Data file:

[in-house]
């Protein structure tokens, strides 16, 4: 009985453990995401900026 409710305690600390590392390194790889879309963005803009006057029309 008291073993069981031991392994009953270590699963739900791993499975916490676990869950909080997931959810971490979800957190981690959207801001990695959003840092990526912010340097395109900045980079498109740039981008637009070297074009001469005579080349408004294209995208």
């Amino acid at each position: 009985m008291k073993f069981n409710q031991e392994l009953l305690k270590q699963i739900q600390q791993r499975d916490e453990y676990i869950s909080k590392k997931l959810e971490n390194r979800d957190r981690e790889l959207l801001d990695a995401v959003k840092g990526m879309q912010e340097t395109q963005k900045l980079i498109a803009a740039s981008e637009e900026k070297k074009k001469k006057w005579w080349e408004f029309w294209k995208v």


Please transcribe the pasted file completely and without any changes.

[in-house]
């Protein structure tokens, strides 16, 4: 009985453990995401900026 409710305690600390590392390194790889879309963005803009006057029309 008291073993069981031991392994009953270590699963739900791993499975916490676990869950909080997931959810971490979800957190981690959207801001990695959003840092990526912010340097395109900045980079498109740039981008637009070297074009001469005579080349408004294209995208």
């Amino acid at each position: 009985m008291k073993f069981n409710q031991e392994l009953l305690k270590q699963i739900q600390q791993r499975d916490e453990y676990i869950s909080k590392k997931l959810e971490n390194r979800d957190r981690e790889l959207l801001d990695a995401v959003k840092g990526m879309q912010e340097t395109q963005k900045l980079i498109a803009a740039s981008e637009e900026k070297k074009k001469k006057w005579w080349e408004f029309w294209k995208v």